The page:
Figure 1 

Brain MRI showing bilateral hyperintense diffusion-weighted imaging signals (A, D) and decreased apparent diffusion coefficient (B, E) in the white matter of the frontal and parietal lobes. Axial fluid attenuated inversion recovery image was normal (C, F).

Radiological features of MTX-Induced Stroke-Like Encephalopathy
Figure 2 

Follow-up brain MRI at four weeks showing complete resolution of radiological abnormalities (A, C: axial diffusion-weighted imaging; B, D: Axial fluid attenuated inversion recovery images).

Discussion

Stroke-like encephalopathy is a rare MTX neurotoxicity, occurring days to weeks after MTX administration, and presenting with a sudden onset of focal neurological deficits [1]. In a large randomized trial on ALL, 31 patients had a ‘stroke-like syndrome’ caused by intrathecal MTX administration [2]. In another prospective study focusing on the neurotoxicity of MTX in 369 children with ALL, stroke-like symptoms were only reported in 6 patients [3]. Unlike patterns of stroke on MRI, typical MRI findings in acute symptomatic MTX-induced stroke like encephalopathy demonstrate transient, multifocal and reversible restricted diffusion in the subcortical and periventricular white matter, without initial FLAIR signal abnormalities [1]. In stroke, the MRI abnormalities are related to excitotoxic effects of excessive release of glutamate in the synaptic cleft and disruption of glutamate reuptake, ultimately resulting in irreversible cytotoxic edema and neuronal death. In opposition, the mechanism plausibly involved in the pathophysiology of MTX-stroke like encephalopathy is an intramyelinic edema, which refers to a non-neurotoxic edema. In this type of edema, the water molecules are unable to shift to other extracellular spaces, but the reuptake of glutamate is maintained by the myelin sheath and the astrocytes, therefore protecting the axon from death [4]. This explains the transiently restricted diffusion lesions and the absence of FLAIR abnormalities, as observed in our patient. In the peculiar situation of acute neurological deficits in patients receiving MTX, MRI therefore plays a crucial role in the diagnostic work-up and outperforms computed tomography. It should be the first choice for imaging.

Multiple underlying mechanisms are possibly involved, including (i) a direct toxicity of homocysteine on the vascular endothelium, (ii) an increased excitatory effects on N-methyl-D-aspartate receptors by homocysteine-derived metabolites, (iii) alterations of adenosine metabolism, (iiii) a chronic folate depletion in brain tissue, and (iiiii) a direct neuronal damage by MTX [5]. In most reported cases, re-exposure to intrathecal MTX administration was not associated with recurrence of neurotoxicity, but any treatment decision must include a careful weighing of potential risks of relapse against anti-tumor benefits [1, 2].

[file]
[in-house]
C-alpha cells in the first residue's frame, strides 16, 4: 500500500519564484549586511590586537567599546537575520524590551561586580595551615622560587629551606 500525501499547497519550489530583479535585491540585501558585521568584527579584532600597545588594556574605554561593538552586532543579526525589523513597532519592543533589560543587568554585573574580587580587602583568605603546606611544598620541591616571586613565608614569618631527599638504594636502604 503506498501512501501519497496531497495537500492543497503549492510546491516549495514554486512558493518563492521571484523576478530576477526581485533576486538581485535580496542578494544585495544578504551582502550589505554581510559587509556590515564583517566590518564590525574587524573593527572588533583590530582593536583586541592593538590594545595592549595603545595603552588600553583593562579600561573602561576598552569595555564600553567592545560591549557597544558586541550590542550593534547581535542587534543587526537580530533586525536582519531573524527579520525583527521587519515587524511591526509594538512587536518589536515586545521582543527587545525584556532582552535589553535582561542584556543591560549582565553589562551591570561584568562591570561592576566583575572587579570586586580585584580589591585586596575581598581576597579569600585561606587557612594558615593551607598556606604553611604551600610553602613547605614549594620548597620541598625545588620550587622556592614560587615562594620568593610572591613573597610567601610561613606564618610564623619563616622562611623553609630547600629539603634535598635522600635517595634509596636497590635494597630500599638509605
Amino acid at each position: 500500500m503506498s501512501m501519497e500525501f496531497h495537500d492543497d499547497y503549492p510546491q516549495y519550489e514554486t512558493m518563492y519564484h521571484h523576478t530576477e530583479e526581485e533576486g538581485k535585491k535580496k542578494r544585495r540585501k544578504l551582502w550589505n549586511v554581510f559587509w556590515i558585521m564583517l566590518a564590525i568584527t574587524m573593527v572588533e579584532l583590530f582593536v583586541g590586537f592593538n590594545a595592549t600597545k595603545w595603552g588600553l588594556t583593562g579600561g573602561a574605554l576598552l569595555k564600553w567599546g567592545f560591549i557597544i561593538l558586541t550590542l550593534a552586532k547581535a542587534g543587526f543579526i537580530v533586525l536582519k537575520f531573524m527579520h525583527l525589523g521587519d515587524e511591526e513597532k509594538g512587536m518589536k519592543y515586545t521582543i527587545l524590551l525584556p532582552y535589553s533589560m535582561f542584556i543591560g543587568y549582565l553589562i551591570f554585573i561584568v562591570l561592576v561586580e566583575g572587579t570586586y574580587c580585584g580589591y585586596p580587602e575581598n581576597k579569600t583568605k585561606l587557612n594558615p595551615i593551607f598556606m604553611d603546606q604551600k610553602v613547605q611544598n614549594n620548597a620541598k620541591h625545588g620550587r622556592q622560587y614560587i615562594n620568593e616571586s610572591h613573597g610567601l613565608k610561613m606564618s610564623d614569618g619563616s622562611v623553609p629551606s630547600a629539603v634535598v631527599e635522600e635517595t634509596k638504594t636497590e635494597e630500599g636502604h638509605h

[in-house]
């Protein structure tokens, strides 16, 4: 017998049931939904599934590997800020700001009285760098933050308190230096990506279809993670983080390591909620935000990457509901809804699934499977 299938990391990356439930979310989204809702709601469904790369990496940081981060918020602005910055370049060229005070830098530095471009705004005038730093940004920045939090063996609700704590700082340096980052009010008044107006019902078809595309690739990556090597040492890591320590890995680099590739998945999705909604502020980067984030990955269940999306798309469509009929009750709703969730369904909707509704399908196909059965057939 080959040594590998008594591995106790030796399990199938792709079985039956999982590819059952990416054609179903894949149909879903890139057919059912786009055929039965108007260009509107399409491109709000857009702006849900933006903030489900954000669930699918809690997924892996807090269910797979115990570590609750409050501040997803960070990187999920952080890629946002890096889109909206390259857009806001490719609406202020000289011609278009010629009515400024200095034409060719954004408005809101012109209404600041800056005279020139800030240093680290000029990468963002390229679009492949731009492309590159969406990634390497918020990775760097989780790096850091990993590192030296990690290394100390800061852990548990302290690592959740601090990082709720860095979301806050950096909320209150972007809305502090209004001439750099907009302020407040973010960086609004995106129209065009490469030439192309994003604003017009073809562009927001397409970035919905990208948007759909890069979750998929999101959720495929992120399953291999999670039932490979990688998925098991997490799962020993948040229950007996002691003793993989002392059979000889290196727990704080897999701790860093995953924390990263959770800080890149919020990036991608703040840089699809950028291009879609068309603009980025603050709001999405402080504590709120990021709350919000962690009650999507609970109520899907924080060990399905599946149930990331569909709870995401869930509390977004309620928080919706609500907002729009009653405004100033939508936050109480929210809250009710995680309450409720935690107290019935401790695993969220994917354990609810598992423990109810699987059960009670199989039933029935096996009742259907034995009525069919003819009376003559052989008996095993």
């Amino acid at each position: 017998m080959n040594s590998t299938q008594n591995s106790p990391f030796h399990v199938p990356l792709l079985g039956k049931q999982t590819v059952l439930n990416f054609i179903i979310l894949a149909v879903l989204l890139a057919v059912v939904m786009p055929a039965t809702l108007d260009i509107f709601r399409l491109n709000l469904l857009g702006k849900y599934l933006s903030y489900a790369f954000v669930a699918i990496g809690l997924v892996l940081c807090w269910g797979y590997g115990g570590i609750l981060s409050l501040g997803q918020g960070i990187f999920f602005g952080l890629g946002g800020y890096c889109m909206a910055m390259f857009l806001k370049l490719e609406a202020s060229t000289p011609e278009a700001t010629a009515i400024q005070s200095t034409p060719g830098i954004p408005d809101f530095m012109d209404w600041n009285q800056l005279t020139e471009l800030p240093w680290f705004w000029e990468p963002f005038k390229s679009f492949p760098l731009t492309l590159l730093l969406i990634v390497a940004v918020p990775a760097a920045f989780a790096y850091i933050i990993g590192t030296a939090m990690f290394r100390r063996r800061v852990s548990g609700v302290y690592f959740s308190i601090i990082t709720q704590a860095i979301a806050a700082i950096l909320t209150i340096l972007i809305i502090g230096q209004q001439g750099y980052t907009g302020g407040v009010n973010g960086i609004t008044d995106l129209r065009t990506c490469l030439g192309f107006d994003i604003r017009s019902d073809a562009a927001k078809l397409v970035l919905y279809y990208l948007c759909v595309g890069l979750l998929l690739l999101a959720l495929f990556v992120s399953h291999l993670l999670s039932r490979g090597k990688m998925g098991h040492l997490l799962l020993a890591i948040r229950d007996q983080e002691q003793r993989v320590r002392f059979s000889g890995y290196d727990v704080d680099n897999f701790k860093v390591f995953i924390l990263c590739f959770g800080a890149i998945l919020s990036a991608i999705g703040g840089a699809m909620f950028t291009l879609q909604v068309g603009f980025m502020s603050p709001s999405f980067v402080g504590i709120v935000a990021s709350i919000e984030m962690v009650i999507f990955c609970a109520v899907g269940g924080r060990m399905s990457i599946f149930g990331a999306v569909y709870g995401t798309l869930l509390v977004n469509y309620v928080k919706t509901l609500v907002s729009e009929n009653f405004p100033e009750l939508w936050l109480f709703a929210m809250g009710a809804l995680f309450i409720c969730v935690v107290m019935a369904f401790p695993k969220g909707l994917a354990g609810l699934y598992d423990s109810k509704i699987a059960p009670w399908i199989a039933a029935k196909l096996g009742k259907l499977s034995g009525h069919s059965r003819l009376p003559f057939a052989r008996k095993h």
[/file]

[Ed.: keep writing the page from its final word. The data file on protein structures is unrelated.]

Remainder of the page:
Conclusion

Our observation underlines the importance of considering MTX-induced stroke like neurotoxicity in patients treated with MTX and presenting with a stroke-like clinical picture. Emergency MRI with DWI is the mainstay of imaging to discriminate this stroke-mimicking condition from a real stroke.

Competing Interests

The authors have no competing interests to declare.

References

  1. Watanabe K, Arakawa Y, Oguma E, et al. Characteristics of methotrexate-induced stroke-like neurotoxicity. Int J Hematol. 2018; 108(6): 630–636. DOI: https://doi.org/10.1007/s12185-018-2525-0 

  2. Bond J, Hough R, Moppett J, et al. ‘Stroke-like syndrome’ caused by intrathecal methotrexate in patients treated during the UKALL 2003 trial. Leukemia. 2013; 27(4): 954–6. DOI: https://doi.org/10.1038/leu.2012.328 

  3. Bhojwani D, Sabin ND, Pei D, et al. Methotrexate-induced neurotoxicity and leukoencephalopathy in childhood acute lymphoblastic leukemia. J Clin Oncol. 2014; 32(9): 949–959. Epub 2014 Feb 18. DOI: https://doi.org/10.1200/JCO.2013.53.0808 

  4. de Oliveira AM, Paulino MV, Vieira APF, et al. Imaging patterns of toxic and metabolic brain disorders. Radiographics. 2019; 39(6): 1672–1695. DOI: https://doi.org/10.1148/rg.2019190016 

  5. Ayalon I, Friedman S, Binenbaum Y, et al. A case of methotrexate neurotoxicity presented as status epilepticus, encephalopathy, and high fever. J Investig Med High Impact Case Rep. 2019; 7. DOI: https://doi.org/10.1177/2324709619862311